Somerville and New England History Collection
This bounty notice provides a small window into the economic
and natural history of New England. The 27 mile long Middlesex
Canal connected the Merrimack River and the port of Boston.
Other canals extended from the Merrimack River towards the
north, creating a network of waterways that made it possible
to ship goods by boat from Boston to as far north as Concord,
New Hampshire. This was important because before railroads
it was much cheaper and faster to transport goods and people
by water than by land.
But before the canal was rendered irrelevant by railroads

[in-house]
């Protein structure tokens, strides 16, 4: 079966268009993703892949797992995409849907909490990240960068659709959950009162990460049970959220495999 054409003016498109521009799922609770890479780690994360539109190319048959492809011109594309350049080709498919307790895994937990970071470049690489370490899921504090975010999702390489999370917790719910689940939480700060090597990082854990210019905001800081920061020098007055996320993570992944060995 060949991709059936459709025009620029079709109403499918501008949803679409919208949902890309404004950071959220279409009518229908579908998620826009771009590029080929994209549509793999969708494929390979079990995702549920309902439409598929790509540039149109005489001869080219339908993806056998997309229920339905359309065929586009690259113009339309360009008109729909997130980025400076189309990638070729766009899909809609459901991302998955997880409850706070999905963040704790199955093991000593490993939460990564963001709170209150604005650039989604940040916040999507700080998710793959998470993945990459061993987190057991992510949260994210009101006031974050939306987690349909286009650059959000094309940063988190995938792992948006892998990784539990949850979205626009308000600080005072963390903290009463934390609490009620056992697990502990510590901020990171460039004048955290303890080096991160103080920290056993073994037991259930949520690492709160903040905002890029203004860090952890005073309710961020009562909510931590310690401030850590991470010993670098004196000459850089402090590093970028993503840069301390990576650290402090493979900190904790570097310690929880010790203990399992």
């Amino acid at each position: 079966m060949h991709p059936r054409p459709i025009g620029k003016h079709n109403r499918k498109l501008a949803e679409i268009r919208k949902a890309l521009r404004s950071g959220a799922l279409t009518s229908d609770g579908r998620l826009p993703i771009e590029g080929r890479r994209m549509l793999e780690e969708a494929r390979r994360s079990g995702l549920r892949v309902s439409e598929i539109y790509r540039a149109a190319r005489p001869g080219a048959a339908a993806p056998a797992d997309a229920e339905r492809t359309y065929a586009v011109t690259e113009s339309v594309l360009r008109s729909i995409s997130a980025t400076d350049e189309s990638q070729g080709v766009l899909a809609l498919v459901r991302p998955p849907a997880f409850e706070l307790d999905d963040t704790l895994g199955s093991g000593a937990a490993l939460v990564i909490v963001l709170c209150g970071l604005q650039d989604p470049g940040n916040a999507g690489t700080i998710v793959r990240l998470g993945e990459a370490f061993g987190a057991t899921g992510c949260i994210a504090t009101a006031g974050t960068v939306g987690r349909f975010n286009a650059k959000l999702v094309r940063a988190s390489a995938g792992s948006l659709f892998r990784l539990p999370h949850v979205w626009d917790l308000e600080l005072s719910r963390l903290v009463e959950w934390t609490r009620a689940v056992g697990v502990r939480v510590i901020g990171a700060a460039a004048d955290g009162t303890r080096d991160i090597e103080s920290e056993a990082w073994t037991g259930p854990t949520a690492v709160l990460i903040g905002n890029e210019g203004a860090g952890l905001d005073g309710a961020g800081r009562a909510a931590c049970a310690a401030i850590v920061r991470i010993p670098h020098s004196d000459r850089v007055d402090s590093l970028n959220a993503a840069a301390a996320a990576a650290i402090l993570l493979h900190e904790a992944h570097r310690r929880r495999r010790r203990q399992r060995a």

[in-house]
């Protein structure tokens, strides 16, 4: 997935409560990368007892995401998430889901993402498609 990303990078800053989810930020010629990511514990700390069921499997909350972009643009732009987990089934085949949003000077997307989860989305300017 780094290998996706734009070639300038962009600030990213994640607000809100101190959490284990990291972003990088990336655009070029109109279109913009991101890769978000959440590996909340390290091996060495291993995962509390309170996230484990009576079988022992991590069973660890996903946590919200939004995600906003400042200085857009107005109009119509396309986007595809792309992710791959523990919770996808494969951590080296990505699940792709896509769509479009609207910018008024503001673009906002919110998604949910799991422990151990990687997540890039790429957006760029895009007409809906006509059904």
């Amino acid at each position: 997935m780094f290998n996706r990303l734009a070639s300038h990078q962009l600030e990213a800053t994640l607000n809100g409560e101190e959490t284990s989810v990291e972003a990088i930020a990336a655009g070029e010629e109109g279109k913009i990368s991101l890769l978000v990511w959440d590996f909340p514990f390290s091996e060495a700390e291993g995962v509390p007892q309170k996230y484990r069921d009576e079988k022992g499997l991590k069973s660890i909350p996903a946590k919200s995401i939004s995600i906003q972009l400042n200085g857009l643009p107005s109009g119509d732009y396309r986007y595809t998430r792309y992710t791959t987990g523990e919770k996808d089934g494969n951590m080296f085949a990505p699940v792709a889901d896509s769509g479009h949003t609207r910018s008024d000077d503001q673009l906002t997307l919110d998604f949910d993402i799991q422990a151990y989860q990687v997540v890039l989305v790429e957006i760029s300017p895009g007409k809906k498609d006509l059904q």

it faced another enemy: mink and muskrats (or musquashes,
as they were sometimes called from the Abnaki word muskwessu).
During winter months minks and muskrats would burrow into
the banks of the canal so frequently they were in danger
of breaking. Hence the closer the animal was to the canal
when it was killed, the higher the bounty. A muskrat within
2 rods (33 feet) of a canal bank was clearly up to no good.